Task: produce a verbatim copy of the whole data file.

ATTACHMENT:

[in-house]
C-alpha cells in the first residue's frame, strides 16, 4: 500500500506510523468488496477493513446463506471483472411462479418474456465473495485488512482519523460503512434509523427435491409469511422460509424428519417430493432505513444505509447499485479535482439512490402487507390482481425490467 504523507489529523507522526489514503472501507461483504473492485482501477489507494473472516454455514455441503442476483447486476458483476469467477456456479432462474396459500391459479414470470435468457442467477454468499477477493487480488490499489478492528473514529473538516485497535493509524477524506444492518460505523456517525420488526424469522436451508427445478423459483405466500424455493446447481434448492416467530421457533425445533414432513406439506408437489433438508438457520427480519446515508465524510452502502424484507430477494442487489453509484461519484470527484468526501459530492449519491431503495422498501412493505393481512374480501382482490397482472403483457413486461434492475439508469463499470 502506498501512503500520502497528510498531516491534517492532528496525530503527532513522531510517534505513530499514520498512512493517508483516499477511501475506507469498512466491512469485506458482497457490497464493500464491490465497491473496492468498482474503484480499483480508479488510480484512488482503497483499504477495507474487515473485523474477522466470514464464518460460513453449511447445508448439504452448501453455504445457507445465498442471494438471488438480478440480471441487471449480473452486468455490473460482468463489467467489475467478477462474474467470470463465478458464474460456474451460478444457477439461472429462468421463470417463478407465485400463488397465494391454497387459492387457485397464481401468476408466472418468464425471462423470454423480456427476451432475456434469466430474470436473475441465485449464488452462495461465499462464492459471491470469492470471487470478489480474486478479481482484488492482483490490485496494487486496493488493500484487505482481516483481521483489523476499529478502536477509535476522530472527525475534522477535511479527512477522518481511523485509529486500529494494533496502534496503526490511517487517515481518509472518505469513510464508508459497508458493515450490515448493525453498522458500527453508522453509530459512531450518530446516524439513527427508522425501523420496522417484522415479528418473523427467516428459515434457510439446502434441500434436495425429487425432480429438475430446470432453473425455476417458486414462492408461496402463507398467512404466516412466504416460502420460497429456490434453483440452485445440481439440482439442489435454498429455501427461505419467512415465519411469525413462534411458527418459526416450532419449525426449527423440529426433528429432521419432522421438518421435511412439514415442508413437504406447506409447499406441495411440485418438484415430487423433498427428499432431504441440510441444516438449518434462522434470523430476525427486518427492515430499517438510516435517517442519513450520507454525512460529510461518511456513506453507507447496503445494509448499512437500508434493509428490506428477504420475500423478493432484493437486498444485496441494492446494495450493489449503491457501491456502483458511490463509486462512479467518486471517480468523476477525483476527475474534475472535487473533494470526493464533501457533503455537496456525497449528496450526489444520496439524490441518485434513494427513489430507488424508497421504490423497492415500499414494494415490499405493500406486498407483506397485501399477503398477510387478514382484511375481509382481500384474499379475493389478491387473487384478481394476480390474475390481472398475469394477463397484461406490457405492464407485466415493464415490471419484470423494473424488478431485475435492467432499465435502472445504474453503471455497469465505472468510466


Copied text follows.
[in-house]
C-alpha cells in the first residue's frame, strides 16, 4: 500500500506510523468488496477493513446463506471483472411462479418474456465473495485488512482519523460503512434509523427435491409469511422460509424428519417430493432505513444505509447499485479535482439512490402487507390482481425490467 504523507489529523507522526489514503472501507461483504473492485482501477489507494473472516454455514455441503442476483447486476458483476469467477456456479432462474396459500391459479414470470435468457442467477454468499477477493487480488490499489478492528473514529473538516485497535493509524477524506444492518460505523456517525420488526424469522436451508427445478423459483405466500424455493446447481434448492416467530421457533425445533414432513406439506408437489433438508438457520427480519446515508465524510452502502424484507430477494442487489453509484461519484470527484468526501459530492449519491431503495422498501412493505393481512374480501382482490397482472403483457413486461434492475439508469463499470 502506498501512503500520502497528510498531516491534517492532528496525530503527532513522531510517534505513530499514520498512512493517508483516499477511501475506507469498512466491512469485506458482497457490497464493500464491490465497491473496492468498482474503484480499483480508479488510480484512488482503497483499504477495507474487515473485523474477522466470514464464518460460513453449511447445508448439504452448501453455504445457507445465498442471494438471488438480478440480471441487471449480473452486468455490473460482468463489467467489475467478477462474474467470470463465478458464474460456474451460478444457477439461472429462468421463470417463478407465485400463488397465494391454497387459492387457485397464481401468476408466472418468464425471462423470454423480456427476451432475456434469466430474470436473475441465485449464488452462495461465499462464492459471491470469492470471487470478489480474486478479481482484488492482483490490485496494487486496493488493500484487505482481516483481521483489523476499529478502536477509535476522530472527525475534522477535511479527512477522518481511523485509529486500529494494533496502534496503526490511517487517515481518509472518505469513510464508508459497508458493515450490515448493525453498522458500527453508522453509530459512531450518530446516524439513527427508522425501523420496522417484522415479528418473523427467516428459515434457510439446502434441500434436495425429487425432480429438475430446470432453473425455476417458486414462492408461496402463507398467512404466516412466504416460502420460497429456490434453483440452485445440481439440482439442489435454498429455501427461505419467512415465519411469525413462534411458527418459526416450532419449525426449527423440529426433528429432521419432522421438518421435511412439514415442508413437504406447506409447499406441495411440485418438484415430487423433498427428499432431504441440510441444516438449518434462522434470523430476525427486518427492515430499517438510516435517517442519513450520507454525512460529510461518511456513506453507507447496503445494509448499512437500508434493509428490506428477504420475500423478493432484493437486498444485496441494492446494495450493489449503491457501491456502483458511490463509486462512479467518486471517480468523476477525483476527475474534475472535487473533494470526493464533501457533503455537496456525497449528496450526489444520496439524490441518485434513494427513489430507488424508497421504490423497492415500499414494494415490499405493500406486498407483506397485501399477503398477510387478514382484511375481509382481500384474499379475493389478491387473487384478481394476480390474475390481472398475469394477463397484461406490457405492464407485466415493464415490471419484470423494473424488478431485475435492467432499465435502472445504474453503471455497469465505472468510466